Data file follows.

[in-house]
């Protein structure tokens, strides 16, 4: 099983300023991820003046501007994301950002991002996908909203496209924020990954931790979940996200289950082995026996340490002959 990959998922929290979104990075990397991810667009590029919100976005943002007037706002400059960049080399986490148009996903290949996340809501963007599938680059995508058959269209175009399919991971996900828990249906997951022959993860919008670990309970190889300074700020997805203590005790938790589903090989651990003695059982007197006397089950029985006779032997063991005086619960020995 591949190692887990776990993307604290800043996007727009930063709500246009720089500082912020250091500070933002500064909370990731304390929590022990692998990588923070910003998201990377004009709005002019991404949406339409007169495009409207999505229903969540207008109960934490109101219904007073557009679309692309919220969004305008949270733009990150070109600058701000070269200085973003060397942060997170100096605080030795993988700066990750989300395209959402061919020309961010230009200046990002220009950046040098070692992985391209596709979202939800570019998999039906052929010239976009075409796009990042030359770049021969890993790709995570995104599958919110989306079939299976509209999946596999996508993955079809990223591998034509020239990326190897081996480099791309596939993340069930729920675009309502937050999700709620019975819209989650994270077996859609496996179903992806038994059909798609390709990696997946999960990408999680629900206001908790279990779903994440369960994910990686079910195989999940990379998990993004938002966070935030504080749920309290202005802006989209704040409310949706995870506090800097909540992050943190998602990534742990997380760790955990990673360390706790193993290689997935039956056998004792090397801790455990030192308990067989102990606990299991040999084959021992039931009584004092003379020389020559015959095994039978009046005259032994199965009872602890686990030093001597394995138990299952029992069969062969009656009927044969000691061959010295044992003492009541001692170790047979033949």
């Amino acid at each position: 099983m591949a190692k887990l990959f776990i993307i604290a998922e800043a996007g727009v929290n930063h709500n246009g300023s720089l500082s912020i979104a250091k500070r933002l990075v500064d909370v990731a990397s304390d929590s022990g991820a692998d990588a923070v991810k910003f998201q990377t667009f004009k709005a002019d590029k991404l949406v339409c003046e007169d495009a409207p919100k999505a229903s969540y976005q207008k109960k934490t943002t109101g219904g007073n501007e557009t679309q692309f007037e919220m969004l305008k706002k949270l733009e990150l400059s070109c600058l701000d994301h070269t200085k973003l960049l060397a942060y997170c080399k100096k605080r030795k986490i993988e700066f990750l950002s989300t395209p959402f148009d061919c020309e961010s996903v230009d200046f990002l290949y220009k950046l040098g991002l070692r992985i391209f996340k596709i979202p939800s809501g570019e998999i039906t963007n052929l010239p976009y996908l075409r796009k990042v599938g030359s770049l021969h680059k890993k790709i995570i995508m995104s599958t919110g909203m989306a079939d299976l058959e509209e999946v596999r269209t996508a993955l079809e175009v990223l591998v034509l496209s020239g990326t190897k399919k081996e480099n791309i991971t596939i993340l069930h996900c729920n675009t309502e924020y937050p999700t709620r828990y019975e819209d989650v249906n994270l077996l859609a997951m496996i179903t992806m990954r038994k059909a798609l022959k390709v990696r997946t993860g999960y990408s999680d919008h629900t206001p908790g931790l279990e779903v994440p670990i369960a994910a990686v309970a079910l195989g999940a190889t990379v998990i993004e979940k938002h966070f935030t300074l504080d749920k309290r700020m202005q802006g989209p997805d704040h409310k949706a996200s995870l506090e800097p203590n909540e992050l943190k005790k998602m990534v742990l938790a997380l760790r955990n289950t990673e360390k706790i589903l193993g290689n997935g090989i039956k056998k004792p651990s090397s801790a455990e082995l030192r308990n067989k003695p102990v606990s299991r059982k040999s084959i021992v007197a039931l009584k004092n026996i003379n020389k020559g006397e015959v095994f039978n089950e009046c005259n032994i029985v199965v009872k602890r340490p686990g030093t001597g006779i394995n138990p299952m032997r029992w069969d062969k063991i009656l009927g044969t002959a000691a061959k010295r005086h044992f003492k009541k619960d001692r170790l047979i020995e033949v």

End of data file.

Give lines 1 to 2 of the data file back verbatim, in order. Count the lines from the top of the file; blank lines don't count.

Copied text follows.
[in-house]
């Protein structure tokens, strides 16, 4: 099983300023991820003046501007994301950002991002996908909203496209924020990954931790979940996200289950082995026996340490002959 990959998922929290979104990075990397991810667009590029919100976005943002007037706002400059960049080399986490148009996903290949996340809501963007599938680059995508058959269209175009399919991971996900828990249906997951022959993860919008670990309970190889300074700020997805203590005790938790589903090989651990003695059982007197006397089950029985006779032997063991005086619960020995 591949190692887990776990993307604290800043996007727009930063709500246009720089500082912020250091500070933002500064909370990731304390929590022990692998990588923070910003998201990377004009709005002019991404949406339409007169495009409207999505229903969540207008109960934490109101219904007073557009679309692309919220969004305008949270733009990150070109600058701000070269200085973003060397942060997170100096605080030795993988700066990750989300395209959402061919020309961010230009200046990002220009950046040098070692992985391209596709979202939800570019998999039906052929010239976009075409796009990042030359770049021969890993790709995570995104599958919110989306079939299976509209999946596999996508993955079809990223591998034509020239990326190897081996480099791309596939993340069930729920675009309502937050999700709620019975819209989650994270077996859609496996179903992806038994059909798609390709990696997946999960990408999680629900206001908790279990779903994440369960994910990686079910195989999940990379998990993004938002966070935030504080749920309290202005802006989209704040409310949706995870506090800097909540992050943190998602990534742990997380760790955990990673360390706790193993290689997935039956056998004792090397801790455990030192308990067989102990606990299991040999084959021992039931009584004092003379020389020559015959095994039978009046005259032994199965009872602890686990030093001597394995138990299952029992069969062969009656009927044969000691061959010295044992003492009541001692170790047979033949």